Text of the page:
A fresh pair of socks is a simple comfort easily taken for granted for most, but for individuals experiencing homelessness—they are a rare commodity. Currently, more than 500,000 people in the U.S. are experiencing homelessness on any given night. Being unstably housed—whether that’s couch surfing, living on the streets, or somewhere in between—often means rarely taking your shoes off, walking for most if not all of the day, and having little access to laundry facilities. And since shelters are not able to provide pre-worn socks due to hygienic reasons, that very basic need is still not met, even if some help is provided. That’s why socks are the #1 most requested clothing item in shelters.

homelessness, bombasSocks are a simple comfort not everyone has access to

When the founders of Bombas, Dave Heath and Randy Goldberg, discovered this problem, they decided to be part of the solution. Using a One Purchased = One Donated business model, Bombas helps provide not only durable, high-quality socks, but also t-shirts and underwear (the top three most requested clothing items in shelters) to those in need nationwide. These meticulously designed donation products include added features intended to offer comfort, quality, and dignity to those experiencing homelessness.

Over the years, Bombas' mission has grown into an enormous movement, with more than 75 million items donated to date and a focus on providing support and visibility to the organizations and people that empower these donations. These are the incredible individuals who are doing the hard work to support those experiencing —or at risk of—homelessness in their communities every day.

Folks like Shirley Raines, creator of Beauty 2 The Streetz. Every Saturday, Raines and her team help those experiencing homelessness on Skid Row in Los Angeles “feel human” with free makeovers, haircuts, food, gift bags and (thanks to Bombas) fresh socks. 500 pairs, every week.

beauty 2 the streetz, skid row laRaines is out there helping people feel their beautiful best

Or Director of Step Forward David Pinson in Cincinnati, Ohio, who offers Bombas donations to those trying to recover from addiction. Launched in 2009, the Step Forward program encourages participation in community walking/running events in order to build confidence and discipline—two major keys to successful rehabilitation. For each marathon, runners are outfitted with special shirts, shoes—and yes, socks—to help make their goals more achievable.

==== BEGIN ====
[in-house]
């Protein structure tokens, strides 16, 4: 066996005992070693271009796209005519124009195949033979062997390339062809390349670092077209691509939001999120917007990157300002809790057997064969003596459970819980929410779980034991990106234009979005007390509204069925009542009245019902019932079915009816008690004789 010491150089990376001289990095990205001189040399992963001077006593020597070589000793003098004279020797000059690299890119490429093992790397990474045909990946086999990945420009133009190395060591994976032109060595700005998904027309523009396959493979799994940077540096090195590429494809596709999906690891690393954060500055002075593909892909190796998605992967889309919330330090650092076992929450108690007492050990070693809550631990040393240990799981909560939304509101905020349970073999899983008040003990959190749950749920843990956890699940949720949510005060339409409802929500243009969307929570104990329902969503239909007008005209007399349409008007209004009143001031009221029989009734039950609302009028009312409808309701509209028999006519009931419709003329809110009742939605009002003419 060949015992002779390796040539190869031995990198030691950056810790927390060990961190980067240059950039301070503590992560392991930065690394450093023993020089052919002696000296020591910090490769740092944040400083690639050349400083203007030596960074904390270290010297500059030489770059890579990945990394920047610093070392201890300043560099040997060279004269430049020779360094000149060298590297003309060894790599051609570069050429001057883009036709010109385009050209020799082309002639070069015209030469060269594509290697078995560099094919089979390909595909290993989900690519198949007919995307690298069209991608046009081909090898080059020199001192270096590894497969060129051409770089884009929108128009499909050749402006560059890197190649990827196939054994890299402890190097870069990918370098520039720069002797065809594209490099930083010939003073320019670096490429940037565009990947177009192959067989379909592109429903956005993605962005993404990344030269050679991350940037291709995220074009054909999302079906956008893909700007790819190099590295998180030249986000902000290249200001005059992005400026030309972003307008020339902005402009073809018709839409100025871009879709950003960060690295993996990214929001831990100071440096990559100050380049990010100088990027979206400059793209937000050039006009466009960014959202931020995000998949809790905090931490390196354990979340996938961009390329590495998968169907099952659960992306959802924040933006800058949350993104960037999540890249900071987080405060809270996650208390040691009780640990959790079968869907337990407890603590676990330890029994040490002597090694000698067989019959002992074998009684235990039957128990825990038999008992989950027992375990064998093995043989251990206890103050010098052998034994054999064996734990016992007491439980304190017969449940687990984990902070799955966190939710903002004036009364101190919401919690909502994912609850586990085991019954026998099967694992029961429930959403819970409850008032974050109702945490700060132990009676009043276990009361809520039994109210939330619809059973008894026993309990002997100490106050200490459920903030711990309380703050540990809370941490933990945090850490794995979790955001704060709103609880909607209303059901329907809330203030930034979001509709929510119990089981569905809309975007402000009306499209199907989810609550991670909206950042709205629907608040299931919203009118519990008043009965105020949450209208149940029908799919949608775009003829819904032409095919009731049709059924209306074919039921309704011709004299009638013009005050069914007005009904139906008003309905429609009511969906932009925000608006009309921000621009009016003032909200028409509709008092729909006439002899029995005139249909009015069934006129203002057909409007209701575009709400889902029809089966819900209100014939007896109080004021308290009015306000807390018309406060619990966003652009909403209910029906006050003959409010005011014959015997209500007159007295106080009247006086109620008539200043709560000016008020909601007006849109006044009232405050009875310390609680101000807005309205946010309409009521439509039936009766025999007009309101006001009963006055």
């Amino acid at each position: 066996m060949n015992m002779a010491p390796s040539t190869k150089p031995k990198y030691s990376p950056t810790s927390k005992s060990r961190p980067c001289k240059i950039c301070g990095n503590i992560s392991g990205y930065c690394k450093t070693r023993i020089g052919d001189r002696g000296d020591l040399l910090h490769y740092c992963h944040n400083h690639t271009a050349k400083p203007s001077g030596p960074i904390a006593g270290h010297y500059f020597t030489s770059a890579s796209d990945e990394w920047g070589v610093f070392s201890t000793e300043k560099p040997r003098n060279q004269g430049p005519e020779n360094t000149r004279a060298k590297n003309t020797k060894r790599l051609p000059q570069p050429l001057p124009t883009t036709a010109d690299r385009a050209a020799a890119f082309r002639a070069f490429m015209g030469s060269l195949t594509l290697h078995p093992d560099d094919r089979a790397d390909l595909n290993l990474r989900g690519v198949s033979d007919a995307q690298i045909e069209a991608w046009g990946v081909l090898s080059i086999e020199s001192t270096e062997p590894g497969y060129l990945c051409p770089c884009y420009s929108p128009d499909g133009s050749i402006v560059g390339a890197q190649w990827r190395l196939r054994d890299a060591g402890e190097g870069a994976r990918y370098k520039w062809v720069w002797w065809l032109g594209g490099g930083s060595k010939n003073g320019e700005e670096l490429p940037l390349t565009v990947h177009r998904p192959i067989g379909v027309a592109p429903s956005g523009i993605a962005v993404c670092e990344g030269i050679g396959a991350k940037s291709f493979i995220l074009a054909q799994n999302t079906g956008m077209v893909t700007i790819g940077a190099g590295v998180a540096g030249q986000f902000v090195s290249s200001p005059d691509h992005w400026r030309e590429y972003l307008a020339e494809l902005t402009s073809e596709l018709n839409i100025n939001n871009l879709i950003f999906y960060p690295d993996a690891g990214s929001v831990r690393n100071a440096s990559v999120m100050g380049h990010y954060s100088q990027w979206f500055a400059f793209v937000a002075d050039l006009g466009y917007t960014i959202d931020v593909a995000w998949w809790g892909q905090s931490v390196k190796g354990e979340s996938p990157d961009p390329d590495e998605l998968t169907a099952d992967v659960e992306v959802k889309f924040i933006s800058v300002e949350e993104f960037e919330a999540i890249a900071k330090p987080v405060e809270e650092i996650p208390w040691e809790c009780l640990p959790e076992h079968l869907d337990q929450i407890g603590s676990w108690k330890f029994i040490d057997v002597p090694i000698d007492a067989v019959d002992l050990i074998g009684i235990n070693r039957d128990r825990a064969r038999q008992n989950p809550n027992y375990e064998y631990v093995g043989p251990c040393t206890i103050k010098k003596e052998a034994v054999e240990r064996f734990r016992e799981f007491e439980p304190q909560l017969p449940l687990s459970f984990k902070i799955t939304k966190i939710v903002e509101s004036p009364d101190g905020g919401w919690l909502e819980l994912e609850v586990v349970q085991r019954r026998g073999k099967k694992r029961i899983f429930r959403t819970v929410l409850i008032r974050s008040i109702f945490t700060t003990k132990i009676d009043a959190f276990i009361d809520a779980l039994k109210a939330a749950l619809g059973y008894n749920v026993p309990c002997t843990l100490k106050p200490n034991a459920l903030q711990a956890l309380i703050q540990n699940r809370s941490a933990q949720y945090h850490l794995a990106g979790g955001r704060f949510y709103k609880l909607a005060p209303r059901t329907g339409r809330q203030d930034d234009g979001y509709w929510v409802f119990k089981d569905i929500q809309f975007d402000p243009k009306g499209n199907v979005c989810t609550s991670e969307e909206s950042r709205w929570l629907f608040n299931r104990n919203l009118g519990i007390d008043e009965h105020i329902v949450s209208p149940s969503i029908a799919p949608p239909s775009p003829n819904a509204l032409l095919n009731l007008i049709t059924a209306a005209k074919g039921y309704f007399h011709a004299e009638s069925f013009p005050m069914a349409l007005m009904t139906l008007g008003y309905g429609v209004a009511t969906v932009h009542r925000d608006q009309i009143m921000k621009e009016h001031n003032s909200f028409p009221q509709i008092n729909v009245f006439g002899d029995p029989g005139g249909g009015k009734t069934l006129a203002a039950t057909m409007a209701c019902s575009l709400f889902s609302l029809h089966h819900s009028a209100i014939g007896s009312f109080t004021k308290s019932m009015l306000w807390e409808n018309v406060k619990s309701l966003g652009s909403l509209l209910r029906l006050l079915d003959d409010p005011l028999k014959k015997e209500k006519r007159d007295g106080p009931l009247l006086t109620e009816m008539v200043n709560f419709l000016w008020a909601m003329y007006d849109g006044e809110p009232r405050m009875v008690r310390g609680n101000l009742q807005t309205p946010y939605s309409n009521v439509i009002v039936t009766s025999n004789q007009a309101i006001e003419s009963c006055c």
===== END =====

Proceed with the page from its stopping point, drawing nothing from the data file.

step forward, helping homelessness, homeless non profitsRunning helps instill a sense of confidence and discipline—two key components of successful recovery

Help even reaches the Front Street Clinic of Juneau, Alaska, where Casey Ploof, APRN, and David Norris, RN give out free healthcare to those experiencing homelessness. Because it rains nearly 200 days a year there, it can be very common for people to get trench foot—a very serious condition that, when left untreated, can require amputation. Casey and Dave can help treat trench foot, but without fresh, clean socks, the condition returns. Luckily, their supply is abundant thanks to Bombas. As Casey shared, “people will walk across town and then walk from the valley just to come here to get more socks.”

step forward clinic, step forward alaska, homelessness alaskaWelcome to wild, beautiful and wet Alaska!

The Bombas Impact Report provides details on Bombas’s mission and is full of similar inspiring stories that show how the biggest acts of kindness can come from even the smallest packages. Since its inception in 2013, the company has built a network of over 3,500 Giving Partners in all 50 states, including shelters, nonprofits and community organizations dedicated to supporting our neighbors who are experiencing- or at risk- of homelessness.

Their success has proven that, yes, a simple pair of socks can be a helping hand, an important conversation starter and a link to humanity.

You can also be a part of the solution. Learn more and find the complete Bombas Impact Report by clicking here.